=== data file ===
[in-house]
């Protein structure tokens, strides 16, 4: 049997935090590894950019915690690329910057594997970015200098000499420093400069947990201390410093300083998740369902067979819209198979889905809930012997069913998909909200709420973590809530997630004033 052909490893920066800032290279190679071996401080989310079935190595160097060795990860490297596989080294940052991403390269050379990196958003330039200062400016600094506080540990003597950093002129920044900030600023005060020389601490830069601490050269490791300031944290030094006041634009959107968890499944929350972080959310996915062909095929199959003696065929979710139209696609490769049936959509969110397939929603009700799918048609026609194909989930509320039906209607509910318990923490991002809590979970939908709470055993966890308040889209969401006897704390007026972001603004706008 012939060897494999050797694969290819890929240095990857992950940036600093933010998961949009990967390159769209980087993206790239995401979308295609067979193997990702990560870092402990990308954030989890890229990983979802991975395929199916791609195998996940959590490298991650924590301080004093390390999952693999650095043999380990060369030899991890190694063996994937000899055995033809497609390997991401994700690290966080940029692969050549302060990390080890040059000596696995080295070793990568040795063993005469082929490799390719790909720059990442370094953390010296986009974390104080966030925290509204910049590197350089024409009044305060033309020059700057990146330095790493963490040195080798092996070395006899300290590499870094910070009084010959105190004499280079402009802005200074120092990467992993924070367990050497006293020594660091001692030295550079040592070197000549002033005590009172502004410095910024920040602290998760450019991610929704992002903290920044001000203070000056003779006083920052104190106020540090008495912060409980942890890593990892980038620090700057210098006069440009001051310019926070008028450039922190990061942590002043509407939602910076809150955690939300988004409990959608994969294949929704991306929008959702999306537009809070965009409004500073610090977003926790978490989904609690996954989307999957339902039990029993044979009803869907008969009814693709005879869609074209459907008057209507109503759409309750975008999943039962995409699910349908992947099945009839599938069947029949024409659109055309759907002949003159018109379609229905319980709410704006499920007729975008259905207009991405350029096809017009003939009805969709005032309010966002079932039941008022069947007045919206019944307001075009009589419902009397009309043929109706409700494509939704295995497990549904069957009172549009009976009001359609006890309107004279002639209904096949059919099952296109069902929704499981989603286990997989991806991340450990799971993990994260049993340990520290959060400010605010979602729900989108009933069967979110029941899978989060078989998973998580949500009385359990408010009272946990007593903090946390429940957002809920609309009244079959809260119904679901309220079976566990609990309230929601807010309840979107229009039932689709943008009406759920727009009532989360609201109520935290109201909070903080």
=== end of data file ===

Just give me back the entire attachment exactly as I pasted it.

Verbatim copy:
[in-house]
């Protein structure tokens, strides 16, 4: 049997935090590894950019915690690329910057594997970015200098000499420093400069947990201390410093300083998740369902067979819209198979889905809930012997069913998909909200709420973590809530997630004033 052909490893920066800032290279190679071996401080989310079935190595160097060795990860490297596989080294940052991403390269050379990196958003330039200062400016600094506080540990003597950093002129920044900030600023005060020389601490830069601490050269490791300031944290030094006041634009959107968890499944929350972080959310996915062909095929199959003696065929979710139209696609490769049936959509969110397939929603009700799918048609026609194909989930509320039906209607509910318990923490991002809590979970939908709470055993966890308040889209969401006897704390007026972001603004706008 012939060897494999050797694969290819890929240095990857992950940036600093933010998961949009990967390159769209980087993206790239995401979308295609067979193997990702990560870092402990990308954030989890890229990983979802991975395929199916791609195998996940959590490298991650924590301080004093390390999952693999650095043999380990060369030899991890190694063996994937000899055995033809497609390997991401994700690290966080940029692969050549302060990390080890040059000596696995080295070793990568040795063993005469082929490799390719790909720059990442370094953390010296986009974390104080966030925290509204910049590197350089024409009044305060033309020059700057990146330095790493963490040195080798092996070395006899300290590499870094910070009084010959105190004499280079402009802005200074120092990467992993924070367990050497006293020594660091001692030295550079040592070197000549002033005590009172502004410095910024920040602290998760450019991610929704992002903290920044001000203070000056003779006083920052104190106020540090008495912060409980942890890593990892980038620090700057210098006069440009001051310019926070008028450039922190990061942590002043509407939602910076809150955690939300988004409990959608994969294949929704991306929008959702999306537009809070965009409004500073610090977003926790978490989904609690996954989307999957339902039990029993044979009803869907008969009814693709005879869609074209459907008057209507109503759409309750975008999943039962995409699910349908992947099945009839599938069947029949024409659109055309759907002949003159018109379609229905319980709410704006499920007729975008259905207009991405350029096809017009003939009805969709005032309010966002079932039941008022069947007045919206019944307001075009009589419902009397009309043929109706409700494509939704295995497990549904069957009172549009009976009001359609006890309107004279002639209904096949059919099952296109069902929704499981989603286990997989991806991340450990799971993990994260049993340990520290959060400010605010979602729900989108009933069967979110029941899978989060078989998973998580949500009385359990408010009272946990007593903090946390429940957002809920609309009244079959809260119904679901309220079976566990609990309230929601807010309840979107229009039932689709943008009406759920727009009532989360609201109520935290109201909070903080």